Carol Ann Duffy being appointed by Queen Elizabeth II

As you can imagine the position has changed significantly since Henry VII appointed the first Poet Laureate in the early 1500’s. Originally poems were written exclusively for royal events, however, Duffy’s list of works demonstrates an increasing diversity in themes. As previously mentioned she has written about David Beckham’s injury but she has also covered LGBT rights events, climate change, the banking crisis and the Icelandic volcanic activity that disrupted air traffic in 2010.

While you probably haven’t heard of most of the past Laureates there are some familiar names on the list including William Wordsworth and Cecil Day-Lewis (Daniel Day-Lewis’ father).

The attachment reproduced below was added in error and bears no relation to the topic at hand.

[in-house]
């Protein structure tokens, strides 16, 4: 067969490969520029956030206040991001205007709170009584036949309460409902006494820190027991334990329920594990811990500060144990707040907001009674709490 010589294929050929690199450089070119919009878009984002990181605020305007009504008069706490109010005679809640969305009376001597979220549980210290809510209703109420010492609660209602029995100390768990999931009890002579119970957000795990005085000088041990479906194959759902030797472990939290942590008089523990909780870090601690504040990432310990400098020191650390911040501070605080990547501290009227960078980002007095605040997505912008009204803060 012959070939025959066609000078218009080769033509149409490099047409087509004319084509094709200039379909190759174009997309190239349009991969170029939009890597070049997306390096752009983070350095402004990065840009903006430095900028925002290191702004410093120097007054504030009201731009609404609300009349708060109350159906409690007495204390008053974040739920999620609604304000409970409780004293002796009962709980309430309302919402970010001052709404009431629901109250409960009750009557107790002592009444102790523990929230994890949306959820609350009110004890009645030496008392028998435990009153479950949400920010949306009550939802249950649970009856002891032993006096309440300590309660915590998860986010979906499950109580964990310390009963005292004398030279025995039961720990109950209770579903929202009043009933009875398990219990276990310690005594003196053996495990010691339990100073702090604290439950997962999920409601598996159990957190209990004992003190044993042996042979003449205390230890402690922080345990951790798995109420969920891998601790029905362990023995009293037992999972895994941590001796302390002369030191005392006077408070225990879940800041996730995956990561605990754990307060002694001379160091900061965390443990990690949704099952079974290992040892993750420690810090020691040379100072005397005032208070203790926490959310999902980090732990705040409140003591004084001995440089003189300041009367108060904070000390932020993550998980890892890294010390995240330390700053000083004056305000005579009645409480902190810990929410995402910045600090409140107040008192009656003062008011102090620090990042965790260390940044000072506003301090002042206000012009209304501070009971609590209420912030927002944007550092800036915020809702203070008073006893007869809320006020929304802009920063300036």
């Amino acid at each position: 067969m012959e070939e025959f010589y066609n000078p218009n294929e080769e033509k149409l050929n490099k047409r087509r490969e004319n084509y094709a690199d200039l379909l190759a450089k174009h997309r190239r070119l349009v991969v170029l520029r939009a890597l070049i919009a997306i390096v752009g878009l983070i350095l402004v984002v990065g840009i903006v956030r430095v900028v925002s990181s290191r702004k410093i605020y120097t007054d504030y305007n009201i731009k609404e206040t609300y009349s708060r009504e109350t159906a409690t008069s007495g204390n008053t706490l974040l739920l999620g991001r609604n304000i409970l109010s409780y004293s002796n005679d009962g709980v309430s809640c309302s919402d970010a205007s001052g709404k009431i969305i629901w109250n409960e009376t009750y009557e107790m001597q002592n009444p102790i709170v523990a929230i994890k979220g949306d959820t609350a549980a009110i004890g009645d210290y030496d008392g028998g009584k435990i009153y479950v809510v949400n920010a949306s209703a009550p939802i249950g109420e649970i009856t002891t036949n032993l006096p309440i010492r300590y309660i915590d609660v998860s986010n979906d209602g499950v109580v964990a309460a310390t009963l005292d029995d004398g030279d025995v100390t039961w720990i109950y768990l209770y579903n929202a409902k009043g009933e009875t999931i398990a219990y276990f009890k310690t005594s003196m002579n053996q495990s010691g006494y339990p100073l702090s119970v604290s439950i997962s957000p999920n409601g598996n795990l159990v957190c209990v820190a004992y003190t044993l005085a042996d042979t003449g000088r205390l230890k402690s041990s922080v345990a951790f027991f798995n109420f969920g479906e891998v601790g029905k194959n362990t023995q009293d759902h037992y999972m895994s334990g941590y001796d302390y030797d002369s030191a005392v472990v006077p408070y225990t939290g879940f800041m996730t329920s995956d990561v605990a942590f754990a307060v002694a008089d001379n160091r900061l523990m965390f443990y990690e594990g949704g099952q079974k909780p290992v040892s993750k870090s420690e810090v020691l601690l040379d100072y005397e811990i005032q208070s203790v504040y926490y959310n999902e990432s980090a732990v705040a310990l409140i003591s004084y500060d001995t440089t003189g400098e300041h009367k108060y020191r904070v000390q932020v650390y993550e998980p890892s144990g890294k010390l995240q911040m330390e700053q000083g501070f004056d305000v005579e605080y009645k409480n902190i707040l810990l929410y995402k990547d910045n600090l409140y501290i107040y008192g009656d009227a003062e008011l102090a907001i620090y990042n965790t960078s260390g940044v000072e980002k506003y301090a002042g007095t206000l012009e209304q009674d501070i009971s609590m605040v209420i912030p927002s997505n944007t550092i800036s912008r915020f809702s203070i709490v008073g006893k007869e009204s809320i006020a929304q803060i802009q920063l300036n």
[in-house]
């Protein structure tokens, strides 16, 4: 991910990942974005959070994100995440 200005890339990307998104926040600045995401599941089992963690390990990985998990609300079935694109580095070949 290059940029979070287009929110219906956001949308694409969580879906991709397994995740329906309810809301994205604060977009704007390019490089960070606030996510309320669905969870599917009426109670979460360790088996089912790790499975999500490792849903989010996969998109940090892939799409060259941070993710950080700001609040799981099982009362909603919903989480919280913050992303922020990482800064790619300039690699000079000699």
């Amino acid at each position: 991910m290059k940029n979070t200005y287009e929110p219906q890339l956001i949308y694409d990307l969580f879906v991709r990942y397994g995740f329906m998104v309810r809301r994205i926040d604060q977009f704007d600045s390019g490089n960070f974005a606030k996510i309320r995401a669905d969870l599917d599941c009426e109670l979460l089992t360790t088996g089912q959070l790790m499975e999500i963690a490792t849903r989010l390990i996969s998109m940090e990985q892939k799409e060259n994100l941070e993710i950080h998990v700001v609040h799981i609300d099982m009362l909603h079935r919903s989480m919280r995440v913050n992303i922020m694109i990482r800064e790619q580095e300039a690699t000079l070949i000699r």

Cecil Day-Lewis with his wife, daughter and son (Daniel)


The Red Kite


This week while reading Alan Llwyd’s poems I noticed (as a avid animal enthusiast) that many of his works were animal related. Specifically I was struck by the first poem in the anthology, “The Hawk Above Felindre,” which I found to be extraordinarily beautiful. I am constantly evaluating the role animals play in literature and while reading this poem I was interested in Llwyd’s choice to portray the hawk as an all-powerful and all seeing creature. Llwyd writes:


Wheeling and wheeling above the woods
the hawk spinning in the invisible
whirlpool of his flight in the thin
sunshine’s radiance
on a cold morning:
primeval rite,
the rhythmic movements of the hawk’s
dance, round and around,
on the line of his own horizons:
the day stock-still, and his fire-dance
one with the dance of all the planets,